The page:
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Thailand’s airlines companies jeopardized by safety ban
Thailand’s 2010 GDP growth is projected at 3.5%, driven by domestic demand. In the context of weaker global demand in 2010, exports will grow modestly, but the restocking cycle and slow rebound in investment also imply a pick-up in imports, which results in muted net external demand. Public and private investment add 0.8% point to the growth rate, while normal stocking patterns provide a boost to growth of 1.5 % points . Thailand’s Household consumption picks up modestly, adding 0.8 percentage point to the growth rate, whereas public consumption decelerates from 2009 levels but still adds 0.4 percentage point.
Thailand enjoys a strategic location and serves as a gateway into the heart of Asia – home to what is today the largest growing economic market.
The country also offers convenient trade with China, India and the countries of the Association of Southeast Asian Nations (ASEAN), and easy access into the Greater Mekong sub-region, where newly emerging markets offer great business potential.
Thailand plans to be the Hub of ASEAN
Thailand was one of the founding members of ASEAN and has been instrumental in the formation and development of the ASEAN Free Trade Area (AFTA).
AFTA entered into force on 1 January 2010 for the six original ASEAN (ASEAN-6) members (Thailand, Singapore, Malaysia, Indonesia, Philippines, and Brunei), thereby reducing import duties to zero; the so-called CLMV countries (Cambodia, Laos, Myanmar and Vietnam) will follow suit in 2015.
Thailand has forged close economic cooperation with other ASEAN member nations, and Thai manufactured products and services have access to their markets, which includes all 10 ASEAN countries. ASEAN is home to more than half a billion people, GDP in excess of US$1.5 trillion and total trade of well more than US$1 trillion per year.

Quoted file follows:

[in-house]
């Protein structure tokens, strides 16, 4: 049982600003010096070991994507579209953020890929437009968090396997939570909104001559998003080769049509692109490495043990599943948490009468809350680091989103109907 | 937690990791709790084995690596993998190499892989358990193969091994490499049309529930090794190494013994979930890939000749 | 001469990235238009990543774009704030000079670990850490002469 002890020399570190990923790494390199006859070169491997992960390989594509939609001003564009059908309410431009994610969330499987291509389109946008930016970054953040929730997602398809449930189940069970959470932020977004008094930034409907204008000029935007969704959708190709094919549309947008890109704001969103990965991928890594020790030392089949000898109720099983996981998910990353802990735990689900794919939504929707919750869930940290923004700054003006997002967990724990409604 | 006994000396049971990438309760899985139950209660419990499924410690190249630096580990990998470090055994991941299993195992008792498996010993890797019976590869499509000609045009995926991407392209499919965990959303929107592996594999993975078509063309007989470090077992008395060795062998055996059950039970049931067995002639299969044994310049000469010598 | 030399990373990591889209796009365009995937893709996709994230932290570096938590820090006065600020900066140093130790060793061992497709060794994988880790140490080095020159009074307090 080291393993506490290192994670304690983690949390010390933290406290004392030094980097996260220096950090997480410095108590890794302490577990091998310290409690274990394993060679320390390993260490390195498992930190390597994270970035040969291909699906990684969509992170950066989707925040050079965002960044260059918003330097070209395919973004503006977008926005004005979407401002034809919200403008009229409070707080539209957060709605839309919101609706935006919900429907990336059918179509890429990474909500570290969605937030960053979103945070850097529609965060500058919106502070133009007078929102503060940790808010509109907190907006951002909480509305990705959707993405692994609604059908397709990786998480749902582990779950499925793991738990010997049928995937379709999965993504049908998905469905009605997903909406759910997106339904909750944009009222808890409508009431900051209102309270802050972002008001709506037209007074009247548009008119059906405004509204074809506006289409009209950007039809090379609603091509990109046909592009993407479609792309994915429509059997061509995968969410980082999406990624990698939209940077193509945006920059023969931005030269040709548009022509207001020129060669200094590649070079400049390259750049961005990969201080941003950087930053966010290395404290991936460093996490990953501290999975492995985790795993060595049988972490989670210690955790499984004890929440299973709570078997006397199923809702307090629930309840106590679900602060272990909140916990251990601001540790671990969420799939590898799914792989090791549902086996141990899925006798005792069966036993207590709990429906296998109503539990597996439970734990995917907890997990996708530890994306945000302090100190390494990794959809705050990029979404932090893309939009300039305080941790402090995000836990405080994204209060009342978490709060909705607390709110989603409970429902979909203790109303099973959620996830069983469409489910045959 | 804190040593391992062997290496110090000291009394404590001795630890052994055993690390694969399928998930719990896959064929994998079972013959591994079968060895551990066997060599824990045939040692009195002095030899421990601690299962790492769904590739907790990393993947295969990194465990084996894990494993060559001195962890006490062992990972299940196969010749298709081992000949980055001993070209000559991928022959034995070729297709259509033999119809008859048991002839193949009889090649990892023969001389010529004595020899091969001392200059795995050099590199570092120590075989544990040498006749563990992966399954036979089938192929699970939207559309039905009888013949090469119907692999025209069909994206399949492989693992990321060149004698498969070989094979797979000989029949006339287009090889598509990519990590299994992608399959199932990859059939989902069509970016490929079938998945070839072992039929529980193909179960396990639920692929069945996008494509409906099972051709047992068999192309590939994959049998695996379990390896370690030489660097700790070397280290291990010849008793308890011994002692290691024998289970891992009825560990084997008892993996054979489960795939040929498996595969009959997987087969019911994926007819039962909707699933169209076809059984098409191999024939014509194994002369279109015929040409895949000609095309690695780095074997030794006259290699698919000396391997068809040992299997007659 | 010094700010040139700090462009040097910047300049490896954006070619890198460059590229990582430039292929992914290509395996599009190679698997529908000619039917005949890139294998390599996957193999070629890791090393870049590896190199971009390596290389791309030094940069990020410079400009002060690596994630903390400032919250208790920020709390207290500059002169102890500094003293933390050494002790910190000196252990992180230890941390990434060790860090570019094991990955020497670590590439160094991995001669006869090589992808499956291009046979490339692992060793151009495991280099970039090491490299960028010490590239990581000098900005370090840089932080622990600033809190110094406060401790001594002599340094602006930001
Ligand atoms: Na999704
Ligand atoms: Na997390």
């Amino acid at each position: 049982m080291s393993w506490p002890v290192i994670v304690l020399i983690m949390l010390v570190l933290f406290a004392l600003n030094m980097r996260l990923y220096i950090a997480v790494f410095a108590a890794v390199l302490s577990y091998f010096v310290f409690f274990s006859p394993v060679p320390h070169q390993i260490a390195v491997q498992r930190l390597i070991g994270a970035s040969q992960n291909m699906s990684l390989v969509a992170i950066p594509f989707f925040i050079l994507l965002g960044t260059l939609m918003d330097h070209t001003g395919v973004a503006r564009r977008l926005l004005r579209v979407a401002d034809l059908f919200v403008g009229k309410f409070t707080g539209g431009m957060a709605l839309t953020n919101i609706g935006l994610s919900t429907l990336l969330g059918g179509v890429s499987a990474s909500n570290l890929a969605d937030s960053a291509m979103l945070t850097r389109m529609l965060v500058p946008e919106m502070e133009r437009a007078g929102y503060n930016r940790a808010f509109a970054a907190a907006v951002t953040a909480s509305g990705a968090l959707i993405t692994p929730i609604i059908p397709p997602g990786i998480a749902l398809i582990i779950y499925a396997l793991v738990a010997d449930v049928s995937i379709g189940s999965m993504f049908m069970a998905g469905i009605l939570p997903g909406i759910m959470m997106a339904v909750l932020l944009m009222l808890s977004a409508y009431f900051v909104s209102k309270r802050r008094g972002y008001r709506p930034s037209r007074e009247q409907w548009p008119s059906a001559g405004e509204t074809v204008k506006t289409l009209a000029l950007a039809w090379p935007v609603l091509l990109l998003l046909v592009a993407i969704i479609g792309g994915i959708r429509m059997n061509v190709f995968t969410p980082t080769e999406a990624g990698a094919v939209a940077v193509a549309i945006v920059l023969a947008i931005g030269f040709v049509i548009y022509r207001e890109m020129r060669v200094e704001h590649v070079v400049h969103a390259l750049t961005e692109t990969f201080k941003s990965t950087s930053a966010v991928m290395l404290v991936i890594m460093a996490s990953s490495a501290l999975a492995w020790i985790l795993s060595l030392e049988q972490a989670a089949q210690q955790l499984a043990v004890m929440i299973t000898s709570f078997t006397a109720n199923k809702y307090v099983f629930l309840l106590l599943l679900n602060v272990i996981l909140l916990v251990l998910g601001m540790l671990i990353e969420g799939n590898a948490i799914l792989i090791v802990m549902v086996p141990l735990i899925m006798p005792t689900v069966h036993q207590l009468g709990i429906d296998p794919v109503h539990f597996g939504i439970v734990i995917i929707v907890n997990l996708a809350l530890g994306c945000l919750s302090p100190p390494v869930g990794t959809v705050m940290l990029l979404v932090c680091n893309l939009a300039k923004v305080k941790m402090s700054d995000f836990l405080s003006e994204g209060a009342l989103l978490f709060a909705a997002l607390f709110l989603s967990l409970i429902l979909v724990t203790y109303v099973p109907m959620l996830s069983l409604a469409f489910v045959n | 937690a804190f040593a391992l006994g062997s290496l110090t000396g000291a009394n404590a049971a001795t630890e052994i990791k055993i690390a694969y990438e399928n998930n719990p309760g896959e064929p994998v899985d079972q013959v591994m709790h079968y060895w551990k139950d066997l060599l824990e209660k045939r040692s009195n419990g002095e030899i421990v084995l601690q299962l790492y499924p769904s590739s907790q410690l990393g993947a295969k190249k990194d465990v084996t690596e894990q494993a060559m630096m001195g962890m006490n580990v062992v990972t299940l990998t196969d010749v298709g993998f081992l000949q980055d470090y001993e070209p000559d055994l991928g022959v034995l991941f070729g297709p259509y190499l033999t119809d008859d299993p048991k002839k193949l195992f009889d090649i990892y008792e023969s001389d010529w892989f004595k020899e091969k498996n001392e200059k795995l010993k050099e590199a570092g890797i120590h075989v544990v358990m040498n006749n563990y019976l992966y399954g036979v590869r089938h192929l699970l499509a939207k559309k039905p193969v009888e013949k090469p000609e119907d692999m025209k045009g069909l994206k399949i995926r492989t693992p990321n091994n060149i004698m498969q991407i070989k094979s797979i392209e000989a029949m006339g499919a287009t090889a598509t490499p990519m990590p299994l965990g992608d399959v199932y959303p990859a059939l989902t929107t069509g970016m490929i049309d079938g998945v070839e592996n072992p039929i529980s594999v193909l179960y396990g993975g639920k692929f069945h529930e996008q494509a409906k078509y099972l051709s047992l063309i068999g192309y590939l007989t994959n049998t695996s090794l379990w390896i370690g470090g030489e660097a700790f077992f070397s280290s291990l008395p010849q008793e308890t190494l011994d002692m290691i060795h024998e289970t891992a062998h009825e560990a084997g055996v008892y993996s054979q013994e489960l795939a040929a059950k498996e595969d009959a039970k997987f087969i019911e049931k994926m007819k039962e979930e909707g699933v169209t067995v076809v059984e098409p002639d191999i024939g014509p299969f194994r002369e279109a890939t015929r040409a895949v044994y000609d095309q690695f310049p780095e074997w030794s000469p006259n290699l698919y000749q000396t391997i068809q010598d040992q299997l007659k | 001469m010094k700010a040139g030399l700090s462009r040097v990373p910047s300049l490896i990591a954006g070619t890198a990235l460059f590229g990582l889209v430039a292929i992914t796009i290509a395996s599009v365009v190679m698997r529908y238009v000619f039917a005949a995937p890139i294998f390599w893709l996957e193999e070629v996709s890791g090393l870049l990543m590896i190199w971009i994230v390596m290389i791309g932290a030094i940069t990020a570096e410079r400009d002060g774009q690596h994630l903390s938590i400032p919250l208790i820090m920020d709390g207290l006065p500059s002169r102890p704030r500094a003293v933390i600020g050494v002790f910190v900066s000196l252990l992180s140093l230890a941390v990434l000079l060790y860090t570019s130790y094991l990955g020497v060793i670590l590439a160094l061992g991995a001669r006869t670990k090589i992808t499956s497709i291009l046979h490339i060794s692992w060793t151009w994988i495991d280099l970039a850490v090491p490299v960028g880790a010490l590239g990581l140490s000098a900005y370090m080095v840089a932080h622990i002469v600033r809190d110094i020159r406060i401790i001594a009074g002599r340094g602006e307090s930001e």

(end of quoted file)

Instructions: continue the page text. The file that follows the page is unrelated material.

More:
The size of the work force in Thailand now exceeds 34.1 million, with the majority of the workforce under 30 years of age. Each year about 800,000 people join this force. Many standard labor practices apply, including mandatory severance packages, and overtime payments for work in excess of the normal workday.
The minimum wage in Thailand is currently 203 baht per day in Bangkok and slightly less in the provinces. While not the lowest labor market in the region, Thailand’s workforce is among the most cost-efficient in the world, as they have earned a reputation for diligence and adaptability.
In Thailand, the King is head of state, while the leader of the government is the Prime Minister. Other chief executives also include cabinet members and ministers, together with high-ranking government officials in ministries, bureaus and agencies. As head of state, the King has the authority to exercise sovereign power through the National Assembly, the Council of Ministers, and the Courts. The Prime Minister functions in the name of the King, and is responsible for all royal commands regarding the affairs of the State.